The U.S. is sanctioning six senior employees of an Iranian state-run media corporation for their alleged complicity in Tehran’s “mass suppression and censorship” of its people amid a crackdown on protesters.
The U.S. Department of the Treasury’s Office of Foreign Assets Control (OFAC) said Wednesday it was designating six senior employees of the Islamic Republic of Iran Broadcasting (IRIB), which Washington previously designated for sanctions in 2013.
The Treasury said that IRIB has broadcast hundreds of forced confessions of Iranian, dual national and international detainees in Iran. The IRIB and its subsidiaries, the Treasury said, “act not as objective media outlets but rather as a critical tool in the Iranian government’s mass suppression and censorship campaign against its own people.”
The Treasury said the IRIB has produced and broadcast televised interviews of individuals being forced to confess that their relatives were not killed by Iranian authorities during nationwide protests but died “due to accidental, unrelated causes.”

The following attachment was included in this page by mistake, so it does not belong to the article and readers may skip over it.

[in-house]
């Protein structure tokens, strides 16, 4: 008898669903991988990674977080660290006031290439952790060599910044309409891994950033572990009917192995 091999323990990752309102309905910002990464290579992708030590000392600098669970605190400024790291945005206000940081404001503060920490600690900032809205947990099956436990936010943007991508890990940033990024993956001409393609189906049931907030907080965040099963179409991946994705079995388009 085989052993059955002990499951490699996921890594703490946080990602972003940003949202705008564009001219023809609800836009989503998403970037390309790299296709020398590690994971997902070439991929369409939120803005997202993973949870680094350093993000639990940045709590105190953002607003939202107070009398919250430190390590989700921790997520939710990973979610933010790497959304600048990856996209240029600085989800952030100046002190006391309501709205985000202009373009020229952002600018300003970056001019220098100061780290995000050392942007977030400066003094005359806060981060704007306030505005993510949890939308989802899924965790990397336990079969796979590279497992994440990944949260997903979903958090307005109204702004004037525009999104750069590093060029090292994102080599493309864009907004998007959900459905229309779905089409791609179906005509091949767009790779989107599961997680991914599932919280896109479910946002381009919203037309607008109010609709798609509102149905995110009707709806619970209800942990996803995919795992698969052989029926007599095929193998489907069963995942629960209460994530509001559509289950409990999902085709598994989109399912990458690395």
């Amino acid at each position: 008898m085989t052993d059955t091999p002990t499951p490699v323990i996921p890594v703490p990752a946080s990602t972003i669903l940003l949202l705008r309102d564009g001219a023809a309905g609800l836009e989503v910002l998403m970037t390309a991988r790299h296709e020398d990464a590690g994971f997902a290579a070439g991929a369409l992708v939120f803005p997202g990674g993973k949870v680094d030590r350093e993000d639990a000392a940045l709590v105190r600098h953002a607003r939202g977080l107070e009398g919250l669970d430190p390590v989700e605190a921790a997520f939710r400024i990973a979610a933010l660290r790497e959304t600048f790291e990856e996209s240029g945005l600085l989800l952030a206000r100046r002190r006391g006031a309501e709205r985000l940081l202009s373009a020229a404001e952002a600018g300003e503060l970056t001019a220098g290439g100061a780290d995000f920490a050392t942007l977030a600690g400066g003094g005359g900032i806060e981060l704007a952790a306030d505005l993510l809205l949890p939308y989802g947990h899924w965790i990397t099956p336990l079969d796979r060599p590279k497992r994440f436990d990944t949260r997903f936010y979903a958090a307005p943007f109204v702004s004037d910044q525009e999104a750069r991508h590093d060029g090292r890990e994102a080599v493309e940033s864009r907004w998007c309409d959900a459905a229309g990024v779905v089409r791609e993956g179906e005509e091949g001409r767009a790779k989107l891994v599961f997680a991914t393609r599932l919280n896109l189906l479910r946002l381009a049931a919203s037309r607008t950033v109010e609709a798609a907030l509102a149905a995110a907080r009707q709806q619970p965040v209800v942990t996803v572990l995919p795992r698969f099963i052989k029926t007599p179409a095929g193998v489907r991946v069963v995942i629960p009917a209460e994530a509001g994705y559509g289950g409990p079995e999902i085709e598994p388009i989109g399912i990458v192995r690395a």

“The Iranian government’s systemic reliance on forced confessions illustrates the government’s refusal to speak truth to its citizens and the international community,” Under Secretary of the Treasury for Terrorism and Financial Intelligence Brian E. Nelson said in a statement. “The United States remains committed to supporting the Iranian people as they continue their peaceful protests. We will continue to hold Iranian officials and government institutions accountable for their human rights violations and their censorship of the Iranian people.”
Mass protests have rocked Iran since September over the police custody death of 22-year-old Mahsa Amini. She had been arrested for allegedly violating the Islamic Republic’s strict dress code.
Thousands of people have been detained for participating in peaceful protests and at least one person has been sentenced to death. The U.N. human rights office has called on Iran’s government to release the detainees, faulting its “increasing harshness” as Western countries seek to ratchet up scrutiny of Tehran’s crackdown against demonstrators.
Separately, Germany and Iceland are leading a push led mostly by Western countries for the U.N.-backed Human Rights Council to create a special “fact-finding mission” — a team of independent rights experts — to look into alleged rights violations in the Islamic Republic linked to the protests.
The council, which is made up of 47 member states and whose composition is tweaked every year, is set to hold a special session on Nov. 24 to debate the situation in Iran and ultimately vote on the proposal that includes the call for the fact-finding mission.
The Associated Press contributed to this report.